Article Archive
Risk Assessment
Preplanning for conveyor belt fires
Vol. 27 No. 3

Conveyor belts are found in a wide variety of industries. They move everything from chemicals, coal, minerals, grain to luggage and warehouse goods. The belts are usually combustible (many fire retardant belts will still burn). The goods they carry may or may not add an additional fuel load. This article intends to address conveyors at industrial facilities. Conveyor belts in underground mines are specifically beyond the scope of the article. Industrial sites that may have belt conveyors include power plants, paper mills, grain elevators, glass plants, cement plants, rock quarries, warehouses, and airports.

According to www.wikipedia.org, the world’s longest conveyor system is 61 miles. They can run overland in remote areas, run underneath industrial buildings and also be well over 100 feet above grade. Therefore access is a key issue.

Conveyor belt fires can be caused by friction from misaligned belts, overheated motors, burning material on the belts, smoking, hot work, and even arson. If the belt breaks and is not shut down, the resulting pile can burn like an equivalent size pile of tires according to the text Industrial Firefighting for Municipal Firefighters. This can in turn mean that water alone might be ineffective and a water additive might be needed for extinguishment. Fire can be intense enough to cause the collapse of their support structure. This means that the structure might not be safe as an attack platform and that apparatus should be positioned outside a potential collapse zone. The best source of images of conveyor fires for training and discussion is an internet search of “conveyor belt fire” images. This will give you an idea of what to expect.

Some conveyors are protected by sprinkler or water spray systems but many are not. High expansion foam systems might be found protecting below grade conveyors. Linear fire detection systems are relatively common. The need for such systems depends on the importance of the conveyor, the combustibility of the belt and contents, and the difficulty of manual fire fighting. Details can be found in NFPA standards (specifically those on power plants) and the standards of various industrial insurance companies. It is essential to know what kind of fixed fire protection is available.

As stated above, access can be the number one issue that governs response tactics. Conveyors can easily be beyond the reach of ground level water streams and even beyond the reach of aerial apparatus. If they are enclosed, they may be inaccessible by water streams regardless of height. This should be evaluated before the incident. Long overland conveyors can be in remote areas without water supplies. Some facilities have modified large off-road vehicles as large water tenders. Large diameter hose relays and tanker shuttles are other options.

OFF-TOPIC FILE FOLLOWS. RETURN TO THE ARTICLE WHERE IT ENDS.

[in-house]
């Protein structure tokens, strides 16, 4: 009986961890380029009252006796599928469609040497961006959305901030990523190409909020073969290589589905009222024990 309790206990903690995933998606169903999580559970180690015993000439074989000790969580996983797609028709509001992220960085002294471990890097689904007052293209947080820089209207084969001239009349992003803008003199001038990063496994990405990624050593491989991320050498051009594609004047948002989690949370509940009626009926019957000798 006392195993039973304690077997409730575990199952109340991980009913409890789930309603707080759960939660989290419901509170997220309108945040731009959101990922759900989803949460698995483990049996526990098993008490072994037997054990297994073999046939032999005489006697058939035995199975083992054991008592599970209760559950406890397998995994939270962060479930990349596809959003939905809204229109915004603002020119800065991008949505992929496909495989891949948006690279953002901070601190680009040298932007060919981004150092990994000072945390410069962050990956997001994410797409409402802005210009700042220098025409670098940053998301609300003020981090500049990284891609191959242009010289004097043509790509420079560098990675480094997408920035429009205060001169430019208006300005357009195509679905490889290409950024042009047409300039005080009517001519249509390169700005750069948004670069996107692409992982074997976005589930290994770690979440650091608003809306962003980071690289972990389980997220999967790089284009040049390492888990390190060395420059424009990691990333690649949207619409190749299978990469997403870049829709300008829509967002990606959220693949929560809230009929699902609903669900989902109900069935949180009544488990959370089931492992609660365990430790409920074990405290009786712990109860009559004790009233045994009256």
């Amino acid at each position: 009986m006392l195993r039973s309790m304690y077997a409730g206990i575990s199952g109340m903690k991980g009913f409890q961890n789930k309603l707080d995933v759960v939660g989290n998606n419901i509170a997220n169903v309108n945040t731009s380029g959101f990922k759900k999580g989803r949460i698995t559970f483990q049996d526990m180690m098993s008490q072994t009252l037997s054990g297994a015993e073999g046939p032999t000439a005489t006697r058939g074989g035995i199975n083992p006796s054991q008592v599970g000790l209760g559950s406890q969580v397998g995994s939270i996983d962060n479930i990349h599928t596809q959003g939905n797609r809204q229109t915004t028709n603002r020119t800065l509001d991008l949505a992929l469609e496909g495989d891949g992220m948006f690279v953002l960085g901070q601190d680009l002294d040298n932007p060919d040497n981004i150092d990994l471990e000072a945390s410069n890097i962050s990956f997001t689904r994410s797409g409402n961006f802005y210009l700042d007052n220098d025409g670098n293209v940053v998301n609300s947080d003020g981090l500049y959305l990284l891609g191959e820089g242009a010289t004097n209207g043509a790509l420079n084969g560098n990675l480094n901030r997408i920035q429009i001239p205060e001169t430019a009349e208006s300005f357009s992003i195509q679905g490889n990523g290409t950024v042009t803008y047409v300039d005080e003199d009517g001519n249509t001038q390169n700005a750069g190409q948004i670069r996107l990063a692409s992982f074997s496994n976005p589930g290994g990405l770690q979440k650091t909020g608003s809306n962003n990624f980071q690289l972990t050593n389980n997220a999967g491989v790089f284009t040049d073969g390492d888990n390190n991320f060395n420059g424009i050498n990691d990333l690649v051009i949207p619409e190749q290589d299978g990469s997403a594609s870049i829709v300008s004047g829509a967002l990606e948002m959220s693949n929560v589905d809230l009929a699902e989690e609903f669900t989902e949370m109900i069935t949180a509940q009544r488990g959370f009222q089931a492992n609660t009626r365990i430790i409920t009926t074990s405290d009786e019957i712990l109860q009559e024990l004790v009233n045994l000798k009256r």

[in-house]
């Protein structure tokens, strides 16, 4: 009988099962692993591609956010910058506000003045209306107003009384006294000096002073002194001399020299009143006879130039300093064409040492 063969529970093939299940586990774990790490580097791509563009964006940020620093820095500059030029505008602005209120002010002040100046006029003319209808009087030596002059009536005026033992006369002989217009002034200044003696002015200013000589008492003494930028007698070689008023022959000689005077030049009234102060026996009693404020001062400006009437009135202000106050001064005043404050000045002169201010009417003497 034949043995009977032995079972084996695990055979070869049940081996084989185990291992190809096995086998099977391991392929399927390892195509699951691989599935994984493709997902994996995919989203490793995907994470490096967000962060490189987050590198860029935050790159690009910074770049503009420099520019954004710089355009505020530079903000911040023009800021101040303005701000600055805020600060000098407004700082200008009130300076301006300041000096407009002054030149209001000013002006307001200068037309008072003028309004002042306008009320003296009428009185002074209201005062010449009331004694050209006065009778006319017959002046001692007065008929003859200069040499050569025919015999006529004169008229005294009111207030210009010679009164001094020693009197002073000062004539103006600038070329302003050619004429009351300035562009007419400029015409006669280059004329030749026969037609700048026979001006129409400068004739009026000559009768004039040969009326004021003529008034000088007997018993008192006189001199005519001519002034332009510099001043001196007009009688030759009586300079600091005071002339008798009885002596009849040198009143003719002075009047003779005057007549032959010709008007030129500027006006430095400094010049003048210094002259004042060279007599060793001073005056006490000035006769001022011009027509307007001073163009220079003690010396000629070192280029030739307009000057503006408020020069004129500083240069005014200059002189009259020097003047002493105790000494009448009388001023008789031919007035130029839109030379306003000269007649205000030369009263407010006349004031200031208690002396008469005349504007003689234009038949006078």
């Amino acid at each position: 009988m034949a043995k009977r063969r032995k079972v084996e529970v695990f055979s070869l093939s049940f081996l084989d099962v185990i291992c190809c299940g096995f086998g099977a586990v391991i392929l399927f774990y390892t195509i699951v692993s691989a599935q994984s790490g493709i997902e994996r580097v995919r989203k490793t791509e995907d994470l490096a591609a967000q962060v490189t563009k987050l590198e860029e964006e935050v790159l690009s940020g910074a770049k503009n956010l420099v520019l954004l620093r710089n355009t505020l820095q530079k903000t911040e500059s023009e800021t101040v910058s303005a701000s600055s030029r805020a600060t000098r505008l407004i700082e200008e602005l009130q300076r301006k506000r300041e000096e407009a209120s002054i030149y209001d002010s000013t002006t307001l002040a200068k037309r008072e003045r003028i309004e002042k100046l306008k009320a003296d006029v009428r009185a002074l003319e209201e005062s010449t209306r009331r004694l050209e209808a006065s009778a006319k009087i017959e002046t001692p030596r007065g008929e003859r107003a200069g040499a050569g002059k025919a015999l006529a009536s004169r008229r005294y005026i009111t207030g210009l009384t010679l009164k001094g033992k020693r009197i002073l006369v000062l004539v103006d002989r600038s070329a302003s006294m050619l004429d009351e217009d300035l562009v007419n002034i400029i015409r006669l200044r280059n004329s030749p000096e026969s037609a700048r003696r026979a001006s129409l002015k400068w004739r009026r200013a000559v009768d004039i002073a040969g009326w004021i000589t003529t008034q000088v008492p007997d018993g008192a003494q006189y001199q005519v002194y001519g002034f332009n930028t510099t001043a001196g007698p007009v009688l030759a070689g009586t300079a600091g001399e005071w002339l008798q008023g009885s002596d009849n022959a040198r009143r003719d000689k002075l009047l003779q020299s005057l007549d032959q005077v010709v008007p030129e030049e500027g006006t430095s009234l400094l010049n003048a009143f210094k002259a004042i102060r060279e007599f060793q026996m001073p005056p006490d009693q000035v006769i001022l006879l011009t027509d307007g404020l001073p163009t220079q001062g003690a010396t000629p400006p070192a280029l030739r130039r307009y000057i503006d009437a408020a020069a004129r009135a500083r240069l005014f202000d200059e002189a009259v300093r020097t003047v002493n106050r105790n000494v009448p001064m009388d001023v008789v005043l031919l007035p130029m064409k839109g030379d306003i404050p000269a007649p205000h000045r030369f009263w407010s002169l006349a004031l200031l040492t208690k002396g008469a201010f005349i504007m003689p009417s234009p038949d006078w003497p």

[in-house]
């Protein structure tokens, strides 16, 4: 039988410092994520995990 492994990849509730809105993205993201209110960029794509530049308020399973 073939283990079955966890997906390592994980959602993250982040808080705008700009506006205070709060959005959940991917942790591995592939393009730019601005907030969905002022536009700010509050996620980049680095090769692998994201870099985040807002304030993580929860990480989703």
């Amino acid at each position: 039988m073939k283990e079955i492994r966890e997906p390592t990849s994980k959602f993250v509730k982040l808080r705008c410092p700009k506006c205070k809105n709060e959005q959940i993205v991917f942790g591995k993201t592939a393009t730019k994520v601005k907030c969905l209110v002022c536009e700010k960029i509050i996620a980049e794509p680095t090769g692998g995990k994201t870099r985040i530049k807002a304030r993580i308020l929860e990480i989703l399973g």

Conveyors can also be in tunnels below ground or below buildings. The text Industrial Firefighting for Municipal Firefighters recommends treating these areas as basement fires. There can be very little room for firefighters to maneuver. It might also be appropriate to modify tactics for road tunnel fires; depending on the diameter and length of the tunnel. Road tunnel fires are very common in some parts of the world and techniques and equipment to deal with them already exist. Referring to power plant coal conveyors, NFPA 850 states that conveyors that are below grade or enclosed are extremely hazardous to maintenance or fire-fighting personnel in the event of a fire. Automatic water spray or sprinkler systems should be provided for these conveyors even though they might not be critical to plant operations.

Another hazard, especially in confined areas, is that combustible dust from the material being carried (such as coal) can be kicked up and result in a dust explosion. Of course, the threat of carrying burning material from one location to another must also be planned for and managed. Finally, conveyors in cold climates may have a deicing system installed that should be reviewed.

Conveyor belts at industrial plants are common and pose more hazards than might at first be apparent. This article outlines some considerations when preparing for incidents involving them.

Feel free to contact this author at john.frank@xlgroup.com. John Frank is with XL GAPS, a leading loss prevention services provider and a member of the XL Group of companies.  XL Insurance is the global brand used by XL Group plc’s insurance companies and underwriting divisions offering property, casualty, professional and specialty insurance products throughout the world. More information about XL Insurance is available at www.xlinsurance.com.  XL Group plc, through its subsidiaries, is a global insurance and reinsurance company providing property, casualty, and specialty products to industrial, commercial, and professional firms, insurance companies and other enterprises on a worldwide basis. More information about XL Group plc is available at www.xlgroup.com.

 
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